Poison Study by Maria V. Snyder


Yelena is about to be executed for murder, until she is offered an extraordinary reprieve. She will eat the best meals and have a room in the palace, but she will be the food taster–at risk of assassination by anyone trying to kill the Commander of Ixia. To prevent her from attempting to escape, the Chief of Security deliberately feeds Yelena Butterfly’s Dust, which requires a daily antidote to delay an agonizing death from the poison. While she tries to escape her new dilemma, disasters keep happening everywhere she turns. She develops magical powers that she can’t control, rebels plot to seize Ixia, and her life is threatened once again.

I read novels 1-3 in the Study series, and Poison Study was my favorite. It was a solid introduction into the story and characters, with exceptional world-building and character development from beginning to end. There were quite a few unexpected discoveries throughout, which left me on the edge of my seat. There wasn’t an aspect that I didn’t enjoy, and I recommend it to anyone that wants an action-packed story with fantasy and magic.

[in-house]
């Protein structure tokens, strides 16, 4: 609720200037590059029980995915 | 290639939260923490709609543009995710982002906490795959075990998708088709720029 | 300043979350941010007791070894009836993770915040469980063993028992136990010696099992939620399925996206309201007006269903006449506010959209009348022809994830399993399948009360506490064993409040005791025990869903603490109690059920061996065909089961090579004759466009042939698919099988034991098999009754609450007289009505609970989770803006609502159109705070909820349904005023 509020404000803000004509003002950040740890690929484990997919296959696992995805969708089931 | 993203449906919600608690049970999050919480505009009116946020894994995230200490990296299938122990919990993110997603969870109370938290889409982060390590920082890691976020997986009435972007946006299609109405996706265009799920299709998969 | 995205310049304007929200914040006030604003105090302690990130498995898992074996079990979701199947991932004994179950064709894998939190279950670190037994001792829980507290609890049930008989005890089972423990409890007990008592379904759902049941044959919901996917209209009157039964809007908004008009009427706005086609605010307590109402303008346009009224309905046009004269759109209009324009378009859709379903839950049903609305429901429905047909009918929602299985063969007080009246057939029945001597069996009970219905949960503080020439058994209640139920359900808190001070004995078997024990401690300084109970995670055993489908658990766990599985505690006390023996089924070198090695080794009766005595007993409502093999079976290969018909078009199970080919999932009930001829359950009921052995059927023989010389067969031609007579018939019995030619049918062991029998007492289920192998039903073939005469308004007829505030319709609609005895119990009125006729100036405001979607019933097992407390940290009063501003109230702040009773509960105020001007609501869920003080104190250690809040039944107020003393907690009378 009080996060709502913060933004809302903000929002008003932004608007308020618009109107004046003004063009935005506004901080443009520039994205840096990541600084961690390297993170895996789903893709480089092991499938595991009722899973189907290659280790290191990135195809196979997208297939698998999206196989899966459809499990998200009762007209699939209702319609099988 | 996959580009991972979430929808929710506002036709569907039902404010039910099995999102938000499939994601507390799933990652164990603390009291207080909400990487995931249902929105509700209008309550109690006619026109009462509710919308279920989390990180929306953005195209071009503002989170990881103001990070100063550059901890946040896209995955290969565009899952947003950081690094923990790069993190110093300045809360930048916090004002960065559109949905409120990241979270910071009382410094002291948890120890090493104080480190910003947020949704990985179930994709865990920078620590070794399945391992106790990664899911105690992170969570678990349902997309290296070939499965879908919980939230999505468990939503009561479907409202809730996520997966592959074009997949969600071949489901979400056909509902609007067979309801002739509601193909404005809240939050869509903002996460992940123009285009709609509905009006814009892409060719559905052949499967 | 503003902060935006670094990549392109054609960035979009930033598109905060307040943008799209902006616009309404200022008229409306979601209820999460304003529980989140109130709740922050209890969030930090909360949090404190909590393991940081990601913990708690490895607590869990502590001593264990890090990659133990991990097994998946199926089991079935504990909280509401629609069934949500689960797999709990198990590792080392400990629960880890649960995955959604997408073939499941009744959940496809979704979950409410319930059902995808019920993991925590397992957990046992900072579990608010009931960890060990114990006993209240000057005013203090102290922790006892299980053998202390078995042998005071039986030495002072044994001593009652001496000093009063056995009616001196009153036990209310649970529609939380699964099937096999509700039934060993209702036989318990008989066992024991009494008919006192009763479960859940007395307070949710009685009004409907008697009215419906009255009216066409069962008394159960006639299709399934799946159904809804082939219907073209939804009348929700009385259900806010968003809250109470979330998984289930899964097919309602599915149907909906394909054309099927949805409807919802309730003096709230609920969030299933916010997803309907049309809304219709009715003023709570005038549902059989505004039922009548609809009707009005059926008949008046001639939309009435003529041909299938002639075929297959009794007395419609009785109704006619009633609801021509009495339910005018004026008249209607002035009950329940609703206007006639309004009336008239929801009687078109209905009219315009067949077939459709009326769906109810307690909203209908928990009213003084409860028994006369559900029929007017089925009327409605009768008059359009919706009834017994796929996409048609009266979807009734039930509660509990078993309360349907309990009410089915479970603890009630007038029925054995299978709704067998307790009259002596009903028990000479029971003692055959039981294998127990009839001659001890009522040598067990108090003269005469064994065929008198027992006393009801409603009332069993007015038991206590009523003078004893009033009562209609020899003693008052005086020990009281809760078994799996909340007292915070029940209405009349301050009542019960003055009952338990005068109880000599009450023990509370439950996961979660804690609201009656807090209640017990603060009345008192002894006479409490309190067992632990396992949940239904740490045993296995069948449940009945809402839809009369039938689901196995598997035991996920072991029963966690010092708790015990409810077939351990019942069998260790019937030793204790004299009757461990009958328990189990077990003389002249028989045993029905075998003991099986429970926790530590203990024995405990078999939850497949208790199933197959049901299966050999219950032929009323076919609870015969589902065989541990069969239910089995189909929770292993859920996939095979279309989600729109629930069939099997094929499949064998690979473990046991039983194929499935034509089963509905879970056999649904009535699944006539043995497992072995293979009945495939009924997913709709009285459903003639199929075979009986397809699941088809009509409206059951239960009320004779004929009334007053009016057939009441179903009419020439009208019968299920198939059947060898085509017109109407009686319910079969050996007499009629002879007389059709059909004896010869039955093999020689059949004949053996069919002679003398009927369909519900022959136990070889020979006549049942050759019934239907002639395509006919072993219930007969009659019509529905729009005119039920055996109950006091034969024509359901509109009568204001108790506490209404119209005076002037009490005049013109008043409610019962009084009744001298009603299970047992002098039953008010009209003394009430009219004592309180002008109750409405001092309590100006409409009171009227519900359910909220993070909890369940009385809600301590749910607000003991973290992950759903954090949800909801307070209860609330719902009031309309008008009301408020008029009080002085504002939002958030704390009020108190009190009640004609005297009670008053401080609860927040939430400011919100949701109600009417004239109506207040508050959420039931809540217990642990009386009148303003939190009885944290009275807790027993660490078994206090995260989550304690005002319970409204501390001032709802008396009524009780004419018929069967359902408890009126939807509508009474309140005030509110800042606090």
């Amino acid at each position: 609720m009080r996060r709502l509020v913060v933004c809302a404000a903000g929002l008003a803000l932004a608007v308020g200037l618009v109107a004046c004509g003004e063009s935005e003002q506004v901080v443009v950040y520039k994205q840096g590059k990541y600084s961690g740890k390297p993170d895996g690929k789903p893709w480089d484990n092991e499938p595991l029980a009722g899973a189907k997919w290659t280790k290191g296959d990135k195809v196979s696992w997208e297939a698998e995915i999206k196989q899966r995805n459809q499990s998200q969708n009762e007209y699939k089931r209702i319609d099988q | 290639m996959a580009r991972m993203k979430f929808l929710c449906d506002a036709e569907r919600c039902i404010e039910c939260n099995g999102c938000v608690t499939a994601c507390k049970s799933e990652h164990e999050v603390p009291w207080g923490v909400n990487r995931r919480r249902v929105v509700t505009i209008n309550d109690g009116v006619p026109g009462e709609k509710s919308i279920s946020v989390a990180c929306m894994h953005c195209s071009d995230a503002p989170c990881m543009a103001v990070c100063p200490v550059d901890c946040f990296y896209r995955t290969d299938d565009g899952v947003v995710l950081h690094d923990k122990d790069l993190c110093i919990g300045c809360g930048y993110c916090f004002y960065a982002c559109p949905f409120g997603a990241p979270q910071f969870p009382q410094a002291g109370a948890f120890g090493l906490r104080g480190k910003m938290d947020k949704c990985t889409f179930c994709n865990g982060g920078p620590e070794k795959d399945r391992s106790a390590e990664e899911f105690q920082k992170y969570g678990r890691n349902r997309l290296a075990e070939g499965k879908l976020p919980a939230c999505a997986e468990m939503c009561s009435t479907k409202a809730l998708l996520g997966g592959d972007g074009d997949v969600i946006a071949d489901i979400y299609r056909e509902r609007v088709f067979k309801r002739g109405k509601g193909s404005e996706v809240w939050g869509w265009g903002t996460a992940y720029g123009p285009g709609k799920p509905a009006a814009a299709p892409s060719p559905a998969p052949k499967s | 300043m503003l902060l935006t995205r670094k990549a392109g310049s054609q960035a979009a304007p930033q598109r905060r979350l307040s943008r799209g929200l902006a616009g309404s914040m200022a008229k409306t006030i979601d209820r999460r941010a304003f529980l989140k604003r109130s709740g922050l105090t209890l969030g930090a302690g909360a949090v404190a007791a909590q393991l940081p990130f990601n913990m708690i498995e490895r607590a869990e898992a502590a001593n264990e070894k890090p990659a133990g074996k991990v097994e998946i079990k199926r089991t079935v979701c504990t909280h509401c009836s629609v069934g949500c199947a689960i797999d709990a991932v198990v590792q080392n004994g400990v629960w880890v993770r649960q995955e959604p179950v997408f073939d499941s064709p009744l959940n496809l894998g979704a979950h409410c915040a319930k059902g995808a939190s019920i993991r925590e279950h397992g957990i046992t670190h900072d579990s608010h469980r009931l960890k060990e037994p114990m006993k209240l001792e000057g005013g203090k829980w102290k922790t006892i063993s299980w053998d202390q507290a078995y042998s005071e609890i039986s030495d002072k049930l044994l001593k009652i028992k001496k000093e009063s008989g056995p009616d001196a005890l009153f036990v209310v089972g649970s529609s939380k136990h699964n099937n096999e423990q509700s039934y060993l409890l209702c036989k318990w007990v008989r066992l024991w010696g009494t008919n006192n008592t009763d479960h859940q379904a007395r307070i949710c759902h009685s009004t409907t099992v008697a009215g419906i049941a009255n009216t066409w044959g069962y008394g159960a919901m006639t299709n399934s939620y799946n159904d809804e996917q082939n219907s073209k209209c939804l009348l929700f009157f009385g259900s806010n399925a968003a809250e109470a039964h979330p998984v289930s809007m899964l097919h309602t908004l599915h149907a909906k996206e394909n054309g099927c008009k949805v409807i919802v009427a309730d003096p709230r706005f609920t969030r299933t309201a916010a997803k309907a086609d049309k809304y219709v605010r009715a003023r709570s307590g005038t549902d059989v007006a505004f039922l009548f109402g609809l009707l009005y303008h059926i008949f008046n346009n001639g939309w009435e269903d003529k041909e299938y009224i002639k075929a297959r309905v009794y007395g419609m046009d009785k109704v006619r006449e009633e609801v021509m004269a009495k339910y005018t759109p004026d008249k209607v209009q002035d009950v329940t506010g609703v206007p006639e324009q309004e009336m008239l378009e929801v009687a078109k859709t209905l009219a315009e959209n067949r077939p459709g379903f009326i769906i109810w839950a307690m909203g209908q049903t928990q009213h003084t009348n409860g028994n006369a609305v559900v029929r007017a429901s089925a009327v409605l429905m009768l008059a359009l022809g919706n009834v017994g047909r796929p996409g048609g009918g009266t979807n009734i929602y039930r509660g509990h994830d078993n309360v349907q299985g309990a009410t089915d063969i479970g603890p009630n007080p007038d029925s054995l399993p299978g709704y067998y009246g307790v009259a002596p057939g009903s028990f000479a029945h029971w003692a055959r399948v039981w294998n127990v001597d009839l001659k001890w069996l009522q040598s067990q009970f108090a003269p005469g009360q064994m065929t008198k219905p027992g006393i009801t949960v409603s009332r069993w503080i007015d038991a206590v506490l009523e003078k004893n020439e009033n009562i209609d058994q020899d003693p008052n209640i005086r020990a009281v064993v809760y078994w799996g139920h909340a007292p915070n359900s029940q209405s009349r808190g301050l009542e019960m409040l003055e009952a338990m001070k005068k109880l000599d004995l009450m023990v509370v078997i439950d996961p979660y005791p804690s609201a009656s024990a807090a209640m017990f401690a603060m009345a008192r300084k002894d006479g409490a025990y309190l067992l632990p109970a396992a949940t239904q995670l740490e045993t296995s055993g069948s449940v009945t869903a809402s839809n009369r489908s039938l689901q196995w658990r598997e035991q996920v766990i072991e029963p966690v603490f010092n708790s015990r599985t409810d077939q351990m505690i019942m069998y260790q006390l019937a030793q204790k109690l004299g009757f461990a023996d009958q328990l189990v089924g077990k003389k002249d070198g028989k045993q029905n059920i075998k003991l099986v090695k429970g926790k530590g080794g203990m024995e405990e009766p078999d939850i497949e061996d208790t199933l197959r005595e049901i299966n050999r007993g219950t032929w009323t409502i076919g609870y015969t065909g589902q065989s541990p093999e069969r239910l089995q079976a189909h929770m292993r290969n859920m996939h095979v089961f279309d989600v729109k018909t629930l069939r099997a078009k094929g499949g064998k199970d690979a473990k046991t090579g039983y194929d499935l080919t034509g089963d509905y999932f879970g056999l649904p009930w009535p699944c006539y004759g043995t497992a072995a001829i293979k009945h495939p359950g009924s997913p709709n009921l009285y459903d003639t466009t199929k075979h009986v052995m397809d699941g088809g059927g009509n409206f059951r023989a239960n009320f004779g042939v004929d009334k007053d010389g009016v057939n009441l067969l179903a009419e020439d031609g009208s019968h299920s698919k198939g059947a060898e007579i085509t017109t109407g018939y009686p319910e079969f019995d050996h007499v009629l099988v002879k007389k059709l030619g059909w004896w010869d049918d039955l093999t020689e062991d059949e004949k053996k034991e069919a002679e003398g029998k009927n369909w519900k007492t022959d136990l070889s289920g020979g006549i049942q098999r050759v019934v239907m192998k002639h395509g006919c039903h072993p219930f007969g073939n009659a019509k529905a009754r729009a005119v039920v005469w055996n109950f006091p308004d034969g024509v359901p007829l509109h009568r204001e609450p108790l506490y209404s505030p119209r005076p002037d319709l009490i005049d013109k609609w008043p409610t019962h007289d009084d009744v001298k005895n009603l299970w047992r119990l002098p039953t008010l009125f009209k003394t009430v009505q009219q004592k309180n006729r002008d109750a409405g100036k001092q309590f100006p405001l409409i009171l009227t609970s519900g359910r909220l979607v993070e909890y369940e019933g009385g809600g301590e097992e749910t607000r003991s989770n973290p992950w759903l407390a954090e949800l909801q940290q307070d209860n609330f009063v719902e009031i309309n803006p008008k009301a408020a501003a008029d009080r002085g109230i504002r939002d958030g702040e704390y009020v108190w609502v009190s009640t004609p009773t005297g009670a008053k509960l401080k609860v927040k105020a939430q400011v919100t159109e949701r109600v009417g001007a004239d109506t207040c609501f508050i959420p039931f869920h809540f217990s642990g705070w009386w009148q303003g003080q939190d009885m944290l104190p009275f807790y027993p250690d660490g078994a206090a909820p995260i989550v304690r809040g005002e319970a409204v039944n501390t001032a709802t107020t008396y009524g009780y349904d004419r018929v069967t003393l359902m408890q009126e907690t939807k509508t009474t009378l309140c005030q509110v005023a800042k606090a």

The Gigantic Beard That Was Evil by Stephen Collins


The Gigantic Beard that was Evil is a graphic novel with Dahl and Burton-esque, about the island of Here, where everything from the lawns to citizens are tidy, neat, and in order until a single hair sends the island into an uproar. Dave, who is bald, but for a single hair, begins to grow a massive, unstoppable beard.

This was such a whimsical, darkly funny story with social and political themes and issues. It is beautifully illustrated and the narrative is similar to fairy-tales, so it brings forth a quirky fun read, but with an underlying message that is so important, and thought-provoking. It is a graphic novel that will always have a place on my shelf.

Brain on Fire: My Month of Madness by Susannah Cahalan